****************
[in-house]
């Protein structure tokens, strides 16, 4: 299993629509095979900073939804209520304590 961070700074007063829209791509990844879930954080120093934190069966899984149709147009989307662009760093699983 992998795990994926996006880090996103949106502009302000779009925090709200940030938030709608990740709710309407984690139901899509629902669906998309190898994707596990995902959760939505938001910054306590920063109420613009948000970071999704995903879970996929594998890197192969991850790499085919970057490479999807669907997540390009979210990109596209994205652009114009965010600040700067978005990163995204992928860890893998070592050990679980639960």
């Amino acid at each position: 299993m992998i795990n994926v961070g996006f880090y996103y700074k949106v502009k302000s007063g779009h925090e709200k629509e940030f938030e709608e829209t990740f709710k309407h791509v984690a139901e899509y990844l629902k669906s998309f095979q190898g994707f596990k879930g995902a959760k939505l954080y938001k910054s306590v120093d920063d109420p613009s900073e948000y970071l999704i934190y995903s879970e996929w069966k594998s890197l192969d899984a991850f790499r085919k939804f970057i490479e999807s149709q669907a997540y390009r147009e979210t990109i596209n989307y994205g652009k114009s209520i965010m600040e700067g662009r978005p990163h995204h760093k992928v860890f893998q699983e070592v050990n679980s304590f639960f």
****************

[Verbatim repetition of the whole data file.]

[in-house]
């Protein structure tokens, strides 16, 4: 299993629509095979900073939804209520304590 961070700074007063829209791509990844879930954080120093934190069966899984149709147009989307662009760093699983 992998795990994926996006880090996103949106502009302000779009925090709200940030938030709608990740709710309407984690139901899509629902669906998309190898994707596990995902959760939505938001910054306590920063109420613009948000970071999704995903879970996929594998890197192969991850790499085919970057490479999807669907997540390009979210990109596209994205652009114009965010600040700067978005990163995204992928860890893998070592050990679980639960």
């Amino acid at each position: 299993m992998i795990n994926v961070g996006f880090y996103y700074k949106v502009k302000s007063g779009h925090e709200k629509e940030f938030e709608e829209t990740f709710k309407h791509v984690a139901e899509y990844l629902k669906s998309f095979q190898g994707f596990k879930g995902a959760k939505l954080y938001k910054s306590v120093d920063d109420p613009s900073e948000y970071l999704i934190y995903s879970e996929w069966k594998s890197l192969d899984a991850f790499r085919k939804f970057i490479e999807s149709q669907a997540y390009r147009e979210t990109i596209n989307y994205g652009k114009s209520i965010m600040e700067g662009r978005p990163h995204h760093k992928v860890f893998q699983e070592v050990n679980s304590f639960f």